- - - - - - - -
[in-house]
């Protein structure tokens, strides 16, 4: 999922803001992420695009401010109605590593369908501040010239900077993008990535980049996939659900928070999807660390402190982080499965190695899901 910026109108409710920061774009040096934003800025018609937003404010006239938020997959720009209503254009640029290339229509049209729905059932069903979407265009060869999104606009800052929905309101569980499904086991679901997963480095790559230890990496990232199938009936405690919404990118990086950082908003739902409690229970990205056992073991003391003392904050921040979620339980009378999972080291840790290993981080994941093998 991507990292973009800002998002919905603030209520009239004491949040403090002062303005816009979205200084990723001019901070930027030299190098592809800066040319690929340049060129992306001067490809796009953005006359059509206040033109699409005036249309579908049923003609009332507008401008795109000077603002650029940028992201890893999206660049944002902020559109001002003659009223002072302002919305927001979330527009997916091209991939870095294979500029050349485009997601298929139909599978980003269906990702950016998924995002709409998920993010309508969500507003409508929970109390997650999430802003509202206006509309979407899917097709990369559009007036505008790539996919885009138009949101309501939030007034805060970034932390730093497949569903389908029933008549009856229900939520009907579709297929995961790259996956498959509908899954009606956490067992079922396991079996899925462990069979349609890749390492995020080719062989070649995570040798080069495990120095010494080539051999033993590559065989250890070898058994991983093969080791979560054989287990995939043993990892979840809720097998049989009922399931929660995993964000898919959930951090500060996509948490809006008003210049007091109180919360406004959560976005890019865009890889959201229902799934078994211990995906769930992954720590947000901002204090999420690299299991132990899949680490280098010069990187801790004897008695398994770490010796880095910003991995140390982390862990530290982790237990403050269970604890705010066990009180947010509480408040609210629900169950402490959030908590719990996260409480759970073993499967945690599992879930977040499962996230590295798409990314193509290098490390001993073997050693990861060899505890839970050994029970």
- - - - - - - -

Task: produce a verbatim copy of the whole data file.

[in-house]
């Protein structure tokens, strides 16, 4: 999922803001992420695009401010109605590593369908501040010239900077993008990535980049996939659900928070999807660390402190982080499965190695899901 910026109108409710920061774009040096934003800025018609937003404010006239938020997959720009209503254009640029290339229509049209729905059932069903979407265009060869999104606009800052929905309101569980499904086991679901997963480095790559230890990496990232199938009936405690919404990118990086950082908003739902409690229970990205056992073991003391003392904050921040979620339980009378999972080291840790290993981080994941093998 991507990292973009800002998002919905603030209520009239004491949040403090002062303005816009979205200084990723001019901070930027030299190098592809800066040319690929340049060129992306001067490809796009953005006359059509206040033109699409005036249309579908049923003609009332507008401008795109000077603002650029940028992201890893999206660049944002902020559109001002003659009223002072302002919305927001979330527009997916091209991939870095294979500029050349485009997601298929139909599978980003269906990702950016998924995002709409998920993010309508969500507003409508929970109390997650999430802003509202206006509309979407899917097709990369559009007036505008790539996919885009138009949101309501939030007034805060970034932390730093497949569903389908029933008549009856229900939520009907579709297929995961790259996956498959509908899954009606956490067992079922396991079996899925462990069979349609890749390492995020080719062989070649995570040798080069495990120095010494080539051999033993590559065989250890070898058994991983093969080791979560054989287990995939043993990892979840809720097998049989009922399931929660995993964000898919959930951090500060996509948490809006008003210049007091109180919360406004959560976005890019865009890889959201229902799934078994211990995906769930992954720590947000901002204090999420690299299991132990899949680490280098010069990187801790004897008695398994770490010796880095910003991995140390982390862990530290982790237990403050269970604890705010066990009180947010509480408040609210629900169950402490959030908590719990996260409480759970073993499967945690599992879930977040499962996230590295798409990314193509290098490390001993073997050693990861060899505890839970050994029970």